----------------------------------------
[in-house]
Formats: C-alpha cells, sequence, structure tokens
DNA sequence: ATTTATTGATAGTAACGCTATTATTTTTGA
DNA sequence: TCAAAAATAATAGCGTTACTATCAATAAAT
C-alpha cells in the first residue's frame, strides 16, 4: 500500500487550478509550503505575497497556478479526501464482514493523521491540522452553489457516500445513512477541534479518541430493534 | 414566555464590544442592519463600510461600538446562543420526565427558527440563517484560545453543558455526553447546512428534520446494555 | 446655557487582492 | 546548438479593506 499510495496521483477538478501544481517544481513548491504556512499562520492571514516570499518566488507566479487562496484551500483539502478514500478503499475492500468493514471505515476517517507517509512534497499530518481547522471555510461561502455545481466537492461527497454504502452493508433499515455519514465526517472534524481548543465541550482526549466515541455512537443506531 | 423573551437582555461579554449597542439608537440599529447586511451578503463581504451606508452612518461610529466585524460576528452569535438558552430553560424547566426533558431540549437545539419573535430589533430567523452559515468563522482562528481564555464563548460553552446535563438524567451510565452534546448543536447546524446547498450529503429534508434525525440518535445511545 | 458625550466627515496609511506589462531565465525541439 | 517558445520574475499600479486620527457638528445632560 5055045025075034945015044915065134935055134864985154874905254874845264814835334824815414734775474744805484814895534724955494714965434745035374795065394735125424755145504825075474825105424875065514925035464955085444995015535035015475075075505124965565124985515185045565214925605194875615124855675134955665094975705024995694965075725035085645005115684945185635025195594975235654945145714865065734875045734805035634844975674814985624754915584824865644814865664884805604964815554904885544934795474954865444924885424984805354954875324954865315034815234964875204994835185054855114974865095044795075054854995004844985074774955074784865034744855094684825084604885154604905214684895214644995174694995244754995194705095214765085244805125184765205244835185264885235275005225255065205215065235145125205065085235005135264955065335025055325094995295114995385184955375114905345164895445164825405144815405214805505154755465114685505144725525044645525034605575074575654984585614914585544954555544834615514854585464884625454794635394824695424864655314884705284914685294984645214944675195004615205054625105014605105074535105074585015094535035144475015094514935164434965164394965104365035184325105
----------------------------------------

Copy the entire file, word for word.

[in-house]
Formats: C-alpha cells, sequence, structure tokens
DNA sequence: ATTTATTGATAGTAACGCTATTATTTTTGA
DNA sequence: TCAAAAATAATAGCGTTACTATCAATAAAT
C-alpha cells in the first residue's frame, strides 16, 4: 500500500487550478509550503505575497497556478479526501464482514493523521491540522452553489457516500445513512477541534479518541430493534 | 414566555464590544442592519463600510461600538446562543420526565427558527440563517484560545453543558455526553447546512428534520446494555 | 446655557487582492 | 546548438479593506 499510495496521483477538478501544481517544481513548491504556512499562520492571514516570499518566488507566479487562496484551500483539502478514500478503499475492500468493514471505515476517517507517509512534497499530518481547522471555510461561502455545481466537492461527497454504502452493508433499515455519514465526517472534524481548543465541550482526549466515541455512537443506531 | 423573551437582555461579554449597542439608537440599529447586511451578503463581504451606508452612518461610529466585524460576528452569535438558552430553560424547566426533558431540549437545539419573535430589533430567523452559515468563522482562528481564555464563548460553552446535563438524567451510565452534546448543536447546524446547498450529503429534508434525525440518535445511545 | 458625550466627515496609511506589462531565465525541439 | 517558445520574475499600479486620527457638528445632560 5055045025075034945015044915065134935055134864985154874905254874845264814835334824815414734775474744805484814895534724955494714965434745035374795065394735125424755145504825075474825105424875065514925035464955085444995015535035015475075075505124965565124985515185045565214925605194875615124855675134955665094975705024995694965075725035085645005115684945185635025195594975235654945145714865065734875045734805035634844975674814985624754915584824865644814865664884805604964815554904885544934795474954865444924885424984805354954875324954865315034815234964875204994835185054855114974865095044795075054854995004844985074774955074784865034744855094684825084604885154604905214684895214644995174694995244754995194705095214765085244805125184765205244835185264885235275005225255065205215065235145125205065085235005135264955065335025055325094995295114995385184955375114905345164895445164825405144815405214805505154755465114685505144725525044645525034605575074575654984585614914585544954555544834615514854585464884625454794635394824695424864655314884705284914685294984645214944675195004615205054625105014605105074535105074585015094535035144475015094514935164434965164394965104365035184325105